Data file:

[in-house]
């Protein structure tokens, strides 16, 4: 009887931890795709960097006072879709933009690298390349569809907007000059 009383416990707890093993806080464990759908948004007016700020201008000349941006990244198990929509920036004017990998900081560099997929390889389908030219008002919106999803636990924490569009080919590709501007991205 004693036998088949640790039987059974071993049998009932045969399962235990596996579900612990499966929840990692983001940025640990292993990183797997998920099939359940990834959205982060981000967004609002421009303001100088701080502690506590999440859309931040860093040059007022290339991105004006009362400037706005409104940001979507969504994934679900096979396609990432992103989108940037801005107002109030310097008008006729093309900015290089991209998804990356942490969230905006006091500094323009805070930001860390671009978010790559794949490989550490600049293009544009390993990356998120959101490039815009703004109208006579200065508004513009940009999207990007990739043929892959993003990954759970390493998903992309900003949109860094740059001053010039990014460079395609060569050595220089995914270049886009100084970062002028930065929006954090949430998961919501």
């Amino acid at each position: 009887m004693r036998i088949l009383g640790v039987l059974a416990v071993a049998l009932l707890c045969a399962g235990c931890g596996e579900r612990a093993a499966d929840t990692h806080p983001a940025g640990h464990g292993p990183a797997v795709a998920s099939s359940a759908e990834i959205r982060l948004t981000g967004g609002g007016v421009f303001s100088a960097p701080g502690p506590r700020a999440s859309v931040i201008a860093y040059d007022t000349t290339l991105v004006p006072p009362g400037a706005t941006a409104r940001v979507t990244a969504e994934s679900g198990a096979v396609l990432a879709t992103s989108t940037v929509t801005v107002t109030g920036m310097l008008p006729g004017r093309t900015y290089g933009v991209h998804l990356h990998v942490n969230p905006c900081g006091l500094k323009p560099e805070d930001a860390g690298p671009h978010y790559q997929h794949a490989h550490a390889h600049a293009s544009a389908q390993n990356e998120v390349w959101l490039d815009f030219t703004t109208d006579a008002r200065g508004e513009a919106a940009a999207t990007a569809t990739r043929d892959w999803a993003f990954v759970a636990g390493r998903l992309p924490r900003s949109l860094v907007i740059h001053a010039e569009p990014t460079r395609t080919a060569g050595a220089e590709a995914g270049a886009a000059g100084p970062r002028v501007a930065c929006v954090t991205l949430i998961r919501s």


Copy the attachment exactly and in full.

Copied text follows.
[in-house]
């Protein structure tokens, strides 16, 4: 009887931890795709960097006072879709933009690298390349569809907007000059 009383416990707890093993806080464990759908948004007016700020201008000349941006990244198990929509920036004017990998900081560099997929390889389908030219008002919106999803636990924490569009080919590709501007991205 004693036998088949640790039987059974071993049998009932045969399962235990596996579900612990499966929840990692983001940025640990292993990183797997998920099939359940990834959205982060981000967004609002421009303001100088701080502690506590999440859309931040860093040059007022290339991105004006009362400037706005409104940001979507969504994934679900096979396609990432992103989108940037801005107002109030310097008008006729093309900015290089991209998804990356942490969230905006006091500094323009805070930001860390671009978010790559794949490989550490600049293009544009390993990356998120959101490039815009703004109208006579200065508004513009940009999207990007990739043929892959993003990954759970390493998903992309900003949109860094740059001053010039990014460079395609060569050595220089995914270049886009100084970062002028930065929006954090949430998961919501």
């Amino acid at each position: 009887m004693r036998i088949l009383g640790v039987l059974a416990v071993a049998l009932l707890c045969a399962g235990c931890g596996e579900r612990a093993a499966d929840t990692h806080p983001a940025g640990h464990g292993p990183a797997v795709a998920s099939s359940a759908e990834i959205r982060l948004t981000g967004g609002g007016v421009f303001s100088a960097p701080g502690p506590r700020a999440s859309v931040i201008a860093y040059d007022t000349t290339l991105v004006p006072p009362g400037a706005t941006a409104r940001v979507t990244a969504e994934s679900g198990a096979v396609l990432a879709t992103s989108t940037v929509t801005v107002t109030g920036m310097l008008p006729g004017r093309t900015y290089g933009v991209h998804l990356h990998v942490n969230p905006c900081g006091l500094k323009p560099e805070d930001a860390g690298p671009h978010y790559q997929h794949a490989h550490a390889h600049a293009s544009a389908q390993n990356e998120v390349w959101l490039d815009f030219t703004t109208d006579a008002r200065g508004e513009a919106a940009a999207t990007a569809t990739r043929d892959w999803a993003f990954v759970a636990g390493r998903l992309p924490r900003s949109l860094v907007i740059h001053a010039e569009p990014t460079r395609t080919a060569g050595a220089e590709a995914g270049a886009a000059g100084p970062r002028v501007a930065c929006v954090t991205l949430i998961r919501s």